Steeped in the ancient history seeping from the traditional building it inhabits, and the piping hot tea it distributes, the Tea House in the Hutong district in Beijing is something truly special. It was constructed within an old building destined for demolition, but saved in order to give locals and distant visitors alike a place to gather, marvel, and relax with an authentically prepared cup of Chinese tea. The Tea House was designed by Arch Studio, and embodies the rich culture that surrounds while presenting new and interesting interior design.
During this project a careful site verification has been made that included historic research into the existing materials, styles, and artwork. This analysis proved paramount to the conceptual ground swell behind the design, as the architect was careful not to destroy too much of what would soon be left behind. Then they got to work, adding clean, contemporary lines with upcycled material to cultivate a serene space fit for sitting, meditating, and occasionally sipping.
Spotted throughout the Tea House are mini courtyards open to the sky. Shrouded in unobstructed glass, these courtyards offer a warm bit of natural light and sporadic vegetation. It provides just the right amount of visual relief from the overtly man-made features of the interiors. And while this renovation certainly represents a contemporary coat of fresh paint, the designers were quick to let be – even showcase – the traditional bones of the aging structure. There are moments of pure delight as sections of curved roof ribs, illuminated by LED strip lights, hover over freshly cured concrete floors and modern Scandinavian furniture.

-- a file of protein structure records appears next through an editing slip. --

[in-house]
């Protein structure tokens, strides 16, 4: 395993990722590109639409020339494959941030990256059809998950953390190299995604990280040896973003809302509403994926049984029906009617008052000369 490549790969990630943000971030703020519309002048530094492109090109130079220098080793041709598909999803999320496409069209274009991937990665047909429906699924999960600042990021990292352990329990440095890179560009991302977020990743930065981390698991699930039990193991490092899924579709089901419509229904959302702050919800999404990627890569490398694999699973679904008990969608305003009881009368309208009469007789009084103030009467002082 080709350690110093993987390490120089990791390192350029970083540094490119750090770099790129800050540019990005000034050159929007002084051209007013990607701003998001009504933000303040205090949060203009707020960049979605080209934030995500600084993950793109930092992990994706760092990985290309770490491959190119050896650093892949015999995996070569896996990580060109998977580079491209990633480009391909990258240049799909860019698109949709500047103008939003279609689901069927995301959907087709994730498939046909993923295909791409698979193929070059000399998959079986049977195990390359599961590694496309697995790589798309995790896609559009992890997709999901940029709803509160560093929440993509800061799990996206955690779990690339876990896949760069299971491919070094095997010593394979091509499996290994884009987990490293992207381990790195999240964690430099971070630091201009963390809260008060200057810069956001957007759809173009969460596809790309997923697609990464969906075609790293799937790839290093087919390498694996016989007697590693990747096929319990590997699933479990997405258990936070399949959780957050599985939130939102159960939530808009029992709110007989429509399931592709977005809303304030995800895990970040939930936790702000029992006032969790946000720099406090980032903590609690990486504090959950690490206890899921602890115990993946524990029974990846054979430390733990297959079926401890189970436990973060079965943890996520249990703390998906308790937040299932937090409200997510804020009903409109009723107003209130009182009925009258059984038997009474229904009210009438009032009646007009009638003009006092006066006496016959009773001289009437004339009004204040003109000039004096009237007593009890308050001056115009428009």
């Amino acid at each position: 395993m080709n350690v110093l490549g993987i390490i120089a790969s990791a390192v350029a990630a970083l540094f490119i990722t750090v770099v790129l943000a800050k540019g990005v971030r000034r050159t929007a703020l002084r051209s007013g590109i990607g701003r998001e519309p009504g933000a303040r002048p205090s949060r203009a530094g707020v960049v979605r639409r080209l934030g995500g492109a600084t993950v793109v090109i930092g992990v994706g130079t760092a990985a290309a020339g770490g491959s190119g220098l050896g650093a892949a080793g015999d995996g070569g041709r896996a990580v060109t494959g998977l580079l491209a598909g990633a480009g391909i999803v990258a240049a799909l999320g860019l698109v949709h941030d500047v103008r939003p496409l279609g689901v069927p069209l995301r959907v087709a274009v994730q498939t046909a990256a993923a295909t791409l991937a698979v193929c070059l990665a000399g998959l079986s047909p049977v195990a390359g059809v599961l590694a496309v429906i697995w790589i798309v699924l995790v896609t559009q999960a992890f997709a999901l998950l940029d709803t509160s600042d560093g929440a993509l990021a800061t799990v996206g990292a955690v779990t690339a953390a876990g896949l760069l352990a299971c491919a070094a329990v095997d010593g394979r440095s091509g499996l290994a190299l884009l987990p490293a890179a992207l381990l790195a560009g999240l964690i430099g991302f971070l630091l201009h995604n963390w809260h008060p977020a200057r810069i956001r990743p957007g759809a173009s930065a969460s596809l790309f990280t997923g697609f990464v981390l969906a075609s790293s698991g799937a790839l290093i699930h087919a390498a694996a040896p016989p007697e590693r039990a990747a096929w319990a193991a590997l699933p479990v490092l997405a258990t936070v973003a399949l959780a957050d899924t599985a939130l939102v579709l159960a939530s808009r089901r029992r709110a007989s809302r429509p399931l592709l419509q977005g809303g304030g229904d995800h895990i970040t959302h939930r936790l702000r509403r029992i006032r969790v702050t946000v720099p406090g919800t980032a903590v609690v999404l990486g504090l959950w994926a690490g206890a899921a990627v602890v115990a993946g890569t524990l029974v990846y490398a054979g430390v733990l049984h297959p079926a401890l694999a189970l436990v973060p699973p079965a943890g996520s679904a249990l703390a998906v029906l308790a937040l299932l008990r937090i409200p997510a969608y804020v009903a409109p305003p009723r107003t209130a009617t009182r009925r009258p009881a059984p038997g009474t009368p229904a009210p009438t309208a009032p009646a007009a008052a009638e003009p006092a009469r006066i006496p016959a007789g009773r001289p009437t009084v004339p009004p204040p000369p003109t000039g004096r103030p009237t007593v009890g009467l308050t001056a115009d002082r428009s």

This project is one of many in the area aiming to breath new life into a historic district being left behind by one of the world’s most progressive metropolis. The Tea House represents responsible change in a city where much of the old is thrown out in favor of the new. It’s refreshing to see a design approach that doesn’t dismiss the rich history it attempts to enhance.
Arch Studio didn’t flinch in the face of a seemingly impossible design task. Many would walk by this once crumbling ruin of a forgotten dynasty, but the architect responsible for the Tea House saw a unique opportunity to rehabilitate a wounded space. With any luck, the Hutong district is poised to experience a transformation on much more grand of a scale.
It is interesting and attractive, but still too claustrophobic for me. Are those all several homes connected? In which case, there appears to be no privacy. How does one exit without everyone knowing about it or in an emergency?
Haha this is a special tea house😋, it’s a social place where people meet up and drink a cup of tea, someone who prefers privacy don’t go there! Sure there are doors!😊
Sorry, it said tea house but it looked more like homes.
Remarkable. 🙂 — Suzanne